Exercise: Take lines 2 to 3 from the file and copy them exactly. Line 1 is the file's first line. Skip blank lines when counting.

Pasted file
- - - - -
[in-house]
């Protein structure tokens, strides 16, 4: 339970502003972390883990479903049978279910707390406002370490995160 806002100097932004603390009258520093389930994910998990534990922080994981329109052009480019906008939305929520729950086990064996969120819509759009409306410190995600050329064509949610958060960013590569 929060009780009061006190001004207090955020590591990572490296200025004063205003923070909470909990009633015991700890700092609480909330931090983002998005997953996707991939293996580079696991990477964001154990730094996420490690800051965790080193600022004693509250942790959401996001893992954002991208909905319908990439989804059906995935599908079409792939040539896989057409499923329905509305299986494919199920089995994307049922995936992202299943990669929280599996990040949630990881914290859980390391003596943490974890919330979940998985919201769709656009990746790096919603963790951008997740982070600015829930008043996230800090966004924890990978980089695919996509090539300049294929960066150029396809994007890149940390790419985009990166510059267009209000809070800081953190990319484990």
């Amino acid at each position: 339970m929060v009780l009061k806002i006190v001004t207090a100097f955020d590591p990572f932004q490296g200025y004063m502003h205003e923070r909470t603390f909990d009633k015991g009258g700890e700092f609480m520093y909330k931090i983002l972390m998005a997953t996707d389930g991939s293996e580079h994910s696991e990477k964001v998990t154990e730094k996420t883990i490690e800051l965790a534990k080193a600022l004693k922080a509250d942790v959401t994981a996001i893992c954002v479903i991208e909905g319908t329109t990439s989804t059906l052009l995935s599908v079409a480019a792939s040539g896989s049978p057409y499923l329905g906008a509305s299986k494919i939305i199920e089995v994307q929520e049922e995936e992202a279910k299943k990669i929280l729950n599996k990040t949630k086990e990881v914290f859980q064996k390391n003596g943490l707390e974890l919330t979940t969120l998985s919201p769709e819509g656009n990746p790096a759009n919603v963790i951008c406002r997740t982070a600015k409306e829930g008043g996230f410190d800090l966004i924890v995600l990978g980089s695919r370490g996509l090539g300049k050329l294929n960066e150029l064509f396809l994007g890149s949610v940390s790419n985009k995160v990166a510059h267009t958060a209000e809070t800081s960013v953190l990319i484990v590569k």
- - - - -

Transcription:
């Protein structure tokens, strides 16, 4: 339970502003972390883990479903049978279910707390406002370490995160 806002100097932004603390009258520093389930994910998990534990922080994981329109052009480019906008939305929520729950086990064996969120819509759009409306410190995600050329064509949610958060960013590569 929060009780009061006190001004207090955020590591990572490296200025004063205003923070909470909990009633015991700890700092609480909330931090983002998005997953996707991939293996580079696991990477964001154990730094996420490690800051965790080193600022004693509250942790959401996001893992954002991208909905319908990439989804059906995935599908079409792939040539896989057409499923329905509305299986494919199920089995994307049922995936992202299943990669929280599996990040949630990881914290859980390391003596943490974890919330979940998985919201769709656009990746790096919603963790951008997740982070600015829930008043996230800090966004924890990978980089695919996509090539300049294929960066150029396809994007890149940390790419985009990166510059267009209000809070800081953190990319484990």
């Amino acid at each position: 339970m929060v009780l009061k806002i006190v001004t207090a100097f955020d590591p990572f932004q490296g200025y004063m502003h205003e923070r909470t603390f909990d009633k015991g009258g700890e700092f609480m520093y909330k931090i983002l972390m998005a997953t996707d389930g991939s293996e580079h994910s696991e990477k964001v998990t154990e730094k996420t883990i490690e800051l965790a534990k080193a600022l004693k922080a509250d942790v959401t994981a996001i893992c954002v479903i991208e909905g319908t329109t990439s989804t059906l052009l995935s599908v079409a480019a792939s040539g896989s049978p057409y499923l329905g906008a509305s299986k494919i939305i199920e089995v994307q929520e049922e995936e992202a279910k299943k990669i929280l729950n599996k990040t949630k086990e990881v914290f859980q064996k390391n003596g943490l707390e974890l919330t979940t969120l998985s919201p769709e819509g656009n990746p790096a759009n919603v963790i951008c406002r997740t982070a600015k409306e829930g008043g996230f410190d800090l966004i924890v995600l990978g980089s695919r370490g996509l090539g300049k050329l294929n960066e150029l064509f396809l994007g890149s949610v940390s790419n985009k995160v990166a510059h267009t958060a209000e809070t800081s960013v953190l990319i484990v590569k």